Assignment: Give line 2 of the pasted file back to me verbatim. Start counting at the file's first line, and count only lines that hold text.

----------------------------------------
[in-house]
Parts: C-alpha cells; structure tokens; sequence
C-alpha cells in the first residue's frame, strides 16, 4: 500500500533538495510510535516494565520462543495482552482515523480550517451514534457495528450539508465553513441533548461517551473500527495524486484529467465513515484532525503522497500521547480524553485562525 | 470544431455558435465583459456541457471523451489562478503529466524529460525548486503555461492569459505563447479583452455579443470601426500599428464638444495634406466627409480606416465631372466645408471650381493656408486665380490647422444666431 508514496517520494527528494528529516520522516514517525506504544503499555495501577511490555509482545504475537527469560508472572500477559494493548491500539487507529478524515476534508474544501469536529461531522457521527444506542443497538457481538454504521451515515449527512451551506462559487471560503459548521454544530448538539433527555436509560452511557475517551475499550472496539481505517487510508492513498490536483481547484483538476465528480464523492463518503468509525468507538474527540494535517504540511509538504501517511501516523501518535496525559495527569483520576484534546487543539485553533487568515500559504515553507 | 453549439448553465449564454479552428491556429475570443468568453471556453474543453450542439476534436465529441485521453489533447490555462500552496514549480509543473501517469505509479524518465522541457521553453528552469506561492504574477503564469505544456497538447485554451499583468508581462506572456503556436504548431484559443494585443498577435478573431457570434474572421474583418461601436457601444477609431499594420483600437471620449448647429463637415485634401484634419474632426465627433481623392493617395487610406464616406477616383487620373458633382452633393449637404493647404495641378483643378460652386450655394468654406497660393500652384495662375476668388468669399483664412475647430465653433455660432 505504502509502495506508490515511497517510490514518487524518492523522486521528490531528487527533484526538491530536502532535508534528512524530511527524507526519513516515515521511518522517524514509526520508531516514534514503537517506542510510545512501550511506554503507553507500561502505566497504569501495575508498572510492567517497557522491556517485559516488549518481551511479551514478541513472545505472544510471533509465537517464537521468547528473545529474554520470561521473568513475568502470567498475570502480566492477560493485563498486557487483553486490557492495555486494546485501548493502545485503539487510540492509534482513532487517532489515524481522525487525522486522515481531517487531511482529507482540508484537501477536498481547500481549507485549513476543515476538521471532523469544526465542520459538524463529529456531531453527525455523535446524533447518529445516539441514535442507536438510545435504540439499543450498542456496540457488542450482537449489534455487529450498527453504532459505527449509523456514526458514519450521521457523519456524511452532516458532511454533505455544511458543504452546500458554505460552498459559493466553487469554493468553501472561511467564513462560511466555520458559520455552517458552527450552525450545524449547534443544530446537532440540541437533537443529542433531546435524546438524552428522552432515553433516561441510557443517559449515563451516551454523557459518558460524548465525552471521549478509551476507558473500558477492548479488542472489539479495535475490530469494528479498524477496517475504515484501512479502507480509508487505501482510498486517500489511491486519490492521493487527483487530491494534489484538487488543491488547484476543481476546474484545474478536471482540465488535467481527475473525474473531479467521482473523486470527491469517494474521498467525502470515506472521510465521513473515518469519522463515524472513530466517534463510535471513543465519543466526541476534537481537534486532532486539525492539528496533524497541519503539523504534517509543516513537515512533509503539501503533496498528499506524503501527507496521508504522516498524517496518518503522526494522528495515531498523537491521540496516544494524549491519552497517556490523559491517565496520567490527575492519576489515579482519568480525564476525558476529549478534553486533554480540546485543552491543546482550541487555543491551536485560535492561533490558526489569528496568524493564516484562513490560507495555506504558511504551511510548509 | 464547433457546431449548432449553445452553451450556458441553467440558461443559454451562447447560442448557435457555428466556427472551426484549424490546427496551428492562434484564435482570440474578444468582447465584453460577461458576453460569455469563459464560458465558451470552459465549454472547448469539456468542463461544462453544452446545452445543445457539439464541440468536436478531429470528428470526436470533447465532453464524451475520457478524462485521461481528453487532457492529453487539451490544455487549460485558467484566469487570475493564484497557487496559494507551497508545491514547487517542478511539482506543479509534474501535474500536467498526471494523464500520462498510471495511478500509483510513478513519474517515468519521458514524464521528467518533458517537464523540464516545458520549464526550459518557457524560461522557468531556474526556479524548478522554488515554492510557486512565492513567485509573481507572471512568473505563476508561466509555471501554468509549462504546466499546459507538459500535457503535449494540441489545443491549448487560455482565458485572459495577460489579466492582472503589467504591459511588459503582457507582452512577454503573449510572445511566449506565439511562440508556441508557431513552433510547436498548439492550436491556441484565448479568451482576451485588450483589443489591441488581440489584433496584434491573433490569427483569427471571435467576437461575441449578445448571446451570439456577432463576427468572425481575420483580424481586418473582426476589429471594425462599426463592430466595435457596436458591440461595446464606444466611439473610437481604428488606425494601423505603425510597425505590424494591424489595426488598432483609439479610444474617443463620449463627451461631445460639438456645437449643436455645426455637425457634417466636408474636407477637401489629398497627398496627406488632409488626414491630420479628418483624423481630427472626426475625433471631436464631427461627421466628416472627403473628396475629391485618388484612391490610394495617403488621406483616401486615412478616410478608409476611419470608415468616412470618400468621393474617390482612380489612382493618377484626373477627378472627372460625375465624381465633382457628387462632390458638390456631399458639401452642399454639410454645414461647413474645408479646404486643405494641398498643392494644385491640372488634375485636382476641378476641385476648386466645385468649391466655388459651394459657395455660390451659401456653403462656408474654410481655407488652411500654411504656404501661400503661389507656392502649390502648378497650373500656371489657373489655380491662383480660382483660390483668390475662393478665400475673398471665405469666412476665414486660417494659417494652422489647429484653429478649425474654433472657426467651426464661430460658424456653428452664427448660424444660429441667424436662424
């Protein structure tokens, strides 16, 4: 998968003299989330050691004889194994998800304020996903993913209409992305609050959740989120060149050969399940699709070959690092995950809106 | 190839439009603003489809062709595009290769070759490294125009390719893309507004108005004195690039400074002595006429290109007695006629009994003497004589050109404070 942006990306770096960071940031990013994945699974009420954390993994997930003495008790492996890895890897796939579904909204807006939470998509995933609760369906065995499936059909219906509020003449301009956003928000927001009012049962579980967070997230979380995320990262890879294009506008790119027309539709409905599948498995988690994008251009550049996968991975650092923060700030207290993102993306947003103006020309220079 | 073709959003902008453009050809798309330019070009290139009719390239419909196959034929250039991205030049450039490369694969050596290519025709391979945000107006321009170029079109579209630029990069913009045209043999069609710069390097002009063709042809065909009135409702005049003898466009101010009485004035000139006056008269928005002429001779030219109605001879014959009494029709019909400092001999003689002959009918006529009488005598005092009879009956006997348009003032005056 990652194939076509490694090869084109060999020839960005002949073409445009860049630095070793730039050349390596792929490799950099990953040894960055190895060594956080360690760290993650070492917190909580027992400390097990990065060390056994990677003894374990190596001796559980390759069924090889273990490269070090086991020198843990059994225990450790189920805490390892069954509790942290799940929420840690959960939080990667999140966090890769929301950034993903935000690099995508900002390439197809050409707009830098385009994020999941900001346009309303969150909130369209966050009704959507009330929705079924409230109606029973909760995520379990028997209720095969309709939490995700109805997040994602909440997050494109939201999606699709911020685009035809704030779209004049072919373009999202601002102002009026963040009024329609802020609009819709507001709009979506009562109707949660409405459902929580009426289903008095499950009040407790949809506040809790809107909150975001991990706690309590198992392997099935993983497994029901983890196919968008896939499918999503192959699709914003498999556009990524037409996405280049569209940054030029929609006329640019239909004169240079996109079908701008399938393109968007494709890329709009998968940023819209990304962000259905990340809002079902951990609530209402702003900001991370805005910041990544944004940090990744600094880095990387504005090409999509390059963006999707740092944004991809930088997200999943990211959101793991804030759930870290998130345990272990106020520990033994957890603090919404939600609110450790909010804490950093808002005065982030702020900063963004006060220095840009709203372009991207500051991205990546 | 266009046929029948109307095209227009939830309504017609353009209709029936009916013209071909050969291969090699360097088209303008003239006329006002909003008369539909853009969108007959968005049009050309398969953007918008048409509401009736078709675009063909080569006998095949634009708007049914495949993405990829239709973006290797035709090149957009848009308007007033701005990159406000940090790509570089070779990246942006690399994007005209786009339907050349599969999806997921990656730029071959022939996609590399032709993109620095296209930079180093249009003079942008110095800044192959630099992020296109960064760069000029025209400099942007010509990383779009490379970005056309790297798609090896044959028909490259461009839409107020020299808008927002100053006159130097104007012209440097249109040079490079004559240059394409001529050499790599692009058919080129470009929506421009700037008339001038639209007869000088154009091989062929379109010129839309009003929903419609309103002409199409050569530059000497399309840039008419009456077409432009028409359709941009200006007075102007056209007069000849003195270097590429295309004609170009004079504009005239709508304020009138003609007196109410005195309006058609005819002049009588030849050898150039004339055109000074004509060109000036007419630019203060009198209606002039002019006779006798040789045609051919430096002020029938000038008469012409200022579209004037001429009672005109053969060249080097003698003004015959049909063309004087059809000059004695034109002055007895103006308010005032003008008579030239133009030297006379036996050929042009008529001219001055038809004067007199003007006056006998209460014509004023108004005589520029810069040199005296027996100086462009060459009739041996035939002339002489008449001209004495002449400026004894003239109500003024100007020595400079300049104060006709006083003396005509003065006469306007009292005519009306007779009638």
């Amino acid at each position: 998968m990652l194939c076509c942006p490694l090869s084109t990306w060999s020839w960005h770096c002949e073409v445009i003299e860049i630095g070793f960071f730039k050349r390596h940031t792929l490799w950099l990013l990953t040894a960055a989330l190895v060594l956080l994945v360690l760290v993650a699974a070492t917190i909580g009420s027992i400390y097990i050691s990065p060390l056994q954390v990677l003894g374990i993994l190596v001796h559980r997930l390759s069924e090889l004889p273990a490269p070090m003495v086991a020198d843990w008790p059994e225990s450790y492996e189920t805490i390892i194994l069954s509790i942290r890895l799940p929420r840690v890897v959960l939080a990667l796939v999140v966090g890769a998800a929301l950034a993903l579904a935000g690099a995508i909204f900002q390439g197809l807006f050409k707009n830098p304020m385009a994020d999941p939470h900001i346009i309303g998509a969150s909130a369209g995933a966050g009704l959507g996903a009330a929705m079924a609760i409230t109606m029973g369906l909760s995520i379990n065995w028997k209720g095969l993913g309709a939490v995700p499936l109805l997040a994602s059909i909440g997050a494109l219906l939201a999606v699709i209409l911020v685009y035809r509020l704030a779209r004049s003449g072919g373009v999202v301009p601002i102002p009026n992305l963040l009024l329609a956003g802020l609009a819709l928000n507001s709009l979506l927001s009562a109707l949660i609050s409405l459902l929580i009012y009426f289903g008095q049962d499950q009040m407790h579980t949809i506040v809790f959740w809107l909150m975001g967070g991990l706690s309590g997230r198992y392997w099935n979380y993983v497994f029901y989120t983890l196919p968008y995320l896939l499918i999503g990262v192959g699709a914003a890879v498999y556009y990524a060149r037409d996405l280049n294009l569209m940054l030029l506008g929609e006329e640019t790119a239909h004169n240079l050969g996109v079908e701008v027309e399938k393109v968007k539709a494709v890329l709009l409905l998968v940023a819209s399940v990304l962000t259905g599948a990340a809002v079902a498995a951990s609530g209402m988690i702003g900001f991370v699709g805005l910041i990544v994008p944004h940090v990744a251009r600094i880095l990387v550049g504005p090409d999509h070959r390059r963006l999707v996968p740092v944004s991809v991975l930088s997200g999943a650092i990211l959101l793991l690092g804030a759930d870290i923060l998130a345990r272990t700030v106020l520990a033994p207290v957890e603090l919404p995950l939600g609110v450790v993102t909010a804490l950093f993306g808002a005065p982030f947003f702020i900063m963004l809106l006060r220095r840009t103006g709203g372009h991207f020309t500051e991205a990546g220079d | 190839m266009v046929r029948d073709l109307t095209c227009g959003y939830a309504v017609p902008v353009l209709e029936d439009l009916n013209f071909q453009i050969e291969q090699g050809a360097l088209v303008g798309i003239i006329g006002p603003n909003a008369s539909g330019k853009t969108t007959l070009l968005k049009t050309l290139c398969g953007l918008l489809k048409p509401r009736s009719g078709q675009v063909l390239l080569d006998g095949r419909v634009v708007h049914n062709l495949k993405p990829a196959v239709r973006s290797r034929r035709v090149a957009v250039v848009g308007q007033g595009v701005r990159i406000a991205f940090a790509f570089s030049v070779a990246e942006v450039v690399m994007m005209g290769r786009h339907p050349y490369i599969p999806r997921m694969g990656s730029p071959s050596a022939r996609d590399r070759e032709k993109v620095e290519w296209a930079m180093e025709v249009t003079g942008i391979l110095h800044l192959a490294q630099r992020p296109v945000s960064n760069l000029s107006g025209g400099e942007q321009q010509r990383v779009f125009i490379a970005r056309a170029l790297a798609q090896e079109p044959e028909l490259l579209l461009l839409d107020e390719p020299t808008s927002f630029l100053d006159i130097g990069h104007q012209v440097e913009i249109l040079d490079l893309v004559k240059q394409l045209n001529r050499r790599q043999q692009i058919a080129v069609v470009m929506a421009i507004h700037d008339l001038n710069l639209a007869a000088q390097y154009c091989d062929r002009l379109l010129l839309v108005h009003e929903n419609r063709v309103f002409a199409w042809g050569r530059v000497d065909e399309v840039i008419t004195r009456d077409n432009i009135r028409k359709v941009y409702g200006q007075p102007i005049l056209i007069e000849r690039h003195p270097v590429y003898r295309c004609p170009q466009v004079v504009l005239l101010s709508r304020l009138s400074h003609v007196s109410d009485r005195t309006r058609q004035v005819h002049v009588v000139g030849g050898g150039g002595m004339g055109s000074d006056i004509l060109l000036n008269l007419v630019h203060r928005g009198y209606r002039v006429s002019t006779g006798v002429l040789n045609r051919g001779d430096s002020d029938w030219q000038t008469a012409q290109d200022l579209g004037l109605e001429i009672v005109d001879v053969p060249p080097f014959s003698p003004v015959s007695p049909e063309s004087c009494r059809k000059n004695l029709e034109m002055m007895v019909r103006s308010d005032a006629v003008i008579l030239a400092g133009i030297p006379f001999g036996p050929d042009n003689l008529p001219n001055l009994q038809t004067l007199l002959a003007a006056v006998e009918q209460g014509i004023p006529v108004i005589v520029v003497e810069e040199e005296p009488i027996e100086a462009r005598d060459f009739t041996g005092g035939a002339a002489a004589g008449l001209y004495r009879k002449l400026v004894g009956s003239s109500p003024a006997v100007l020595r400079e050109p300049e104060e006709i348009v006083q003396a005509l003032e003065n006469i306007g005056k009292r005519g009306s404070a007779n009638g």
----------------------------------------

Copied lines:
Parts: C-alpha cells; structure tokens; sequence